Finch by Jeff VanderMeer

Finch is at least a couple of books in one. It’s a detective thriller in the noir tradition. It’s a novel of resistance and rebellion in occupied territory. It’s other-world urban fantasy. Whichever one of those attracts you, read it.

John Finch is a detective in Ambergris, a city-state that’s featured in a couple of Jeff VanderMeer’s previous books (which I haven’t read). It’s a city occupied by the oppressive grey-caps, a race of something like walking mushrooms who took over the city a few years earlier. The essential otherness of all the non-human characters was conveyed well, and the organic technology and all-pervasive fungal growths were vividly imagined and described.

The novel opens with Finch being called in to investigate a murder he’s not sure is a murder; he does get the feeling that if he gets it wrong (in the eyes of his grey-cap boss) then that will be the end of the road for Finch, so a lot is resting on this case. The detectives are toyed with by their fungal superiors, fed parts of the picture and left to flounder. Finch clearly has a Past, which we are allowed to glimpse gradually as we are let into the backstory of this city – civil war, long years of building aggression, spies and double-crosses, shifting temporary alliances. Betrayal.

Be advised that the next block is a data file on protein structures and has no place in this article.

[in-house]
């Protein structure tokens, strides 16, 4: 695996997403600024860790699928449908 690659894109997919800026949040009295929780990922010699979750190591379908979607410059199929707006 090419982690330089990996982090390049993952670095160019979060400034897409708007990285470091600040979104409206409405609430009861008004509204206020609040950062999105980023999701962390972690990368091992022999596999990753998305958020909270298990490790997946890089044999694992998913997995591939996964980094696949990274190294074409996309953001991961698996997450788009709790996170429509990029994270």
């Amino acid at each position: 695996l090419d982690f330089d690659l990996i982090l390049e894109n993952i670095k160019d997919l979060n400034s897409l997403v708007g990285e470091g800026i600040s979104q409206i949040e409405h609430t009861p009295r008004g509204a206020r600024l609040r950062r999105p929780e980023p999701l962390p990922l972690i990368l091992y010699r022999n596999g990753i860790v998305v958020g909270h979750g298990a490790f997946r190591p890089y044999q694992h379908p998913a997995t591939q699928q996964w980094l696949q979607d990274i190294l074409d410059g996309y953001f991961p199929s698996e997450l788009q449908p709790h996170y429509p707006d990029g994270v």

As well as being a gripping adventure (a bit bloody in places but nothing gratuitous) this is a poignant and moving novel about friendship, trust and allegiance. What (or who) do you hold onto when everything else is lost? The souvenirs from a dead past that allow you to hold on to the last of your sanity.


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